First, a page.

Aug 18, 2022 - Politics & Policy

Charted: The partisan battle for state Senates

State Senate leanings
Data: National Conference of State Legislators; Note: As of June 1, there were 61 state Senate seats across all 50 states that were vacant or held by members who do not identify as Republican or Democrat; Nebraska has a unicameral state legislature and is not included in this map; Map: Nicki Camberg/Axios

Arizona, Colorado, Minnesota, New Hampshire, Nevada and Texas each have five or fewer seats separating the majority and minority party in their state Senates — and all have elections coming up in November, according to data from the National Conference of State Legislatures.

Why it matters: Republicans have dominated Democrats at the state level for over a decade, allowing them to exercise outsized power over policies governing abortion access, gun control, voting, public health and other hot-button issues.

  • Republicans currently control 31 state Senates compared to Democrats' 18.
  • Nebraska has a unicameral state legislature and does not have formal political alignments among its members. However, members with Republican affiliations have a supermajority in the chamber — 32-17.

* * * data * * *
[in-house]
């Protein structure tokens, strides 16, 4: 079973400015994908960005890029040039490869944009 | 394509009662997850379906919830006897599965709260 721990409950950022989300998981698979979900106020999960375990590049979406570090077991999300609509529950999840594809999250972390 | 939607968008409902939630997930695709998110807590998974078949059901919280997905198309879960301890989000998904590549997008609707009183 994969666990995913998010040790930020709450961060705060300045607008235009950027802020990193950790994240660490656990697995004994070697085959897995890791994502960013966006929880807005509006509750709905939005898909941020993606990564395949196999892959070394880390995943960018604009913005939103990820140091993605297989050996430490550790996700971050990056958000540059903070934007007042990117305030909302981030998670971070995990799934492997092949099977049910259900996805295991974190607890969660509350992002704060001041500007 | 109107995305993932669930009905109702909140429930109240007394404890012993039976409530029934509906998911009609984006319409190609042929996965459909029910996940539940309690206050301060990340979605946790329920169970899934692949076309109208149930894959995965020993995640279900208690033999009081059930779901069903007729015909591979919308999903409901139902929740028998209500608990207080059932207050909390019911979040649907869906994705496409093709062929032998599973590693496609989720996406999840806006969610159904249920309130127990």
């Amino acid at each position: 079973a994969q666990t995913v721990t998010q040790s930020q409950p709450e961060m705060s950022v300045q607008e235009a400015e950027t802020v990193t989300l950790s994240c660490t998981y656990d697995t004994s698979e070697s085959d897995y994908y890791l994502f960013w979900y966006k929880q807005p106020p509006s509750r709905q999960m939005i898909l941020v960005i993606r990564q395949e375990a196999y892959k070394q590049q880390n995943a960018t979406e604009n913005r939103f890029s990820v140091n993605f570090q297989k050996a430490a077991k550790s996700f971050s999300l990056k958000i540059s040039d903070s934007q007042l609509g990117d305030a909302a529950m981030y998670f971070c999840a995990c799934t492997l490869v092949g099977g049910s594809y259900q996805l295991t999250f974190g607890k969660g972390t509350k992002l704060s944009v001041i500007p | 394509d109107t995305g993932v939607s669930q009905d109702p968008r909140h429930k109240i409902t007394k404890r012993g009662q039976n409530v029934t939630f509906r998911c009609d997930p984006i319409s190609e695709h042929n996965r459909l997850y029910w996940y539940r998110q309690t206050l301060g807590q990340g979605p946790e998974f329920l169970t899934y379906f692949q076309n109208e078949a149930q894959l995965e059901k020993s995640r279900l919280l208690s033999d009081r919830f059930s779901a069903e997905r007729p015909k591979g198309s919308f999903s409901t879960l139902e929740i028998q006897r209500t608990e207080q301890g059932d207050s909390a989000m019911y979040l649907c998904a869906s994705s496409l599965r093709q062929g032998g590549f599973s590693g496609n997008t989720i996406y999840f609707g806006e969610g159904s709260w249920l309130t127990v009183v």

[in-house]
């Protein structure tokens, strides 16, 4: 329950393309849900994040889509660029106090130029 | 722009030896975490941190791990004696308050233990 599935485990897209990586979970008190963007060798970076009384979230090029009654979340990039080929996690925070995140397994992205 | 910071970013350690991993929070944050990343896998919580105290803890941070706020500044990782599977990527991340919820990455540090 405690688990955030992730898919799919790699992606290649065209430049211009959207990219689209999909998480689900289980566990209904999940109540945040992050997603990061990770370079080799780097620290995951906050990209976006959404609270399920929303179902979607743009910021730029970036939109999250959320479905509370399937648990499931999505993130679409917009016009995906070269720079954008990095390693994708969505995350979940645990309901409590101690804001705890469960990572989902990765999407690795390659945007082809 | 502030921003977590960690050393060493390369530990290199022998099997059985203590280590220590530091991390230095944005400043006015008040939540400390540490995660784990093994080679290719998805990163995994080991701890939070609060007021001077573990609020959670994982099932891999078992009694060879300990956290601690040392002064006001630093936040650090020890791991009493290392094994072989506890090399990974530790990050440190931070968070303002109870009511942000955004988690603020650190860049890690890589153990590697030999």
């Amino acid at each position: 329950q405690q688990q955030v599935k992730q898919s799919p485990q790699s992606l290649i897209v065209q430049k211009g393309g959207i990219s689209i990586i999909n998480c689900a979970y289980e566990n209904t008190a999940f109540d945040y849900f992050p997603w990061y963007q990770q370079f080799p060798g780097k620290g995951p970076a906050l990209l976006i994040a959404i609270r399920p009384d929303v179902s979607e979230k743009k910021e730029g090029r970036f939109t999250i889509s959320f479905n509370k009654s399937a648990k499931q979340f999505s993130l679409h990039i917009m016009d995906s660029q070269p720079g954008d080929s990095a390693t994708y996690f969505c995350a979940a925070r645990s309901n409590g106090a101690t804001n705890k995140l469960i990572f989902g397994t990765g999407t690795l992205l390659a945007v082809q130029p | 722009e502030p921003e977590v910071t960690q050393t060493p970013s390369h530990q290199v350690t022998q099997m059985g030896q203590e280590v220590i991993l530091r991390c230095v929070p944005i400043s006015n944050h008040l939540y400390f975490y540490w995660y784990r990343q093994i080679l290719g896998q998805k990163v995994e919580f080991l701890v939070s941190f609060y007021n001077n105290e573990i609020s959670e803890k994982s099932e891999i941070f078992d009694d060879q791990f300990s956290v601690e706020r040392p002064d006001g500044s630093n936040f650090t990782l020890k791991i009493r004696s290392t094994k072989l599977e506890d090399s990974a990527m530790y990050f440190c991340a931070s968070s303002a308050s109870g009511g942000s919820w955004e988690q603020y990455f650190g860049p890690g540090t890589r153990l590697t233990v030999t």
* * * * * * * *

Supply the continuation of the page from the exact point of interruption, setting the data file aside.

Between the lines: The margins in both the state Senate and statehouse are below five seats in two states: Arizona and Minnesota.

What to watch: Democrats have the best chance of flipping Republican majorities in the upper chambers of Minnesota and Michigan, where they are down three and six seats, respectively, according to analysis by Crystal Ball's Louis Jacobson.

  • Republicans have the best chance of gaining additional state Senate majorities in Maine (9-seat margin), Colorado (5 seats), Nevada (2 seats) and Oregon (7 seats).
  • Despite close margins in Texas, New Hampshire and Arizona, redistricting and the political environment will make it difficult for Democrats to flip those state Senates, according to Jacobson.

Go deeper: See the data for statehouses

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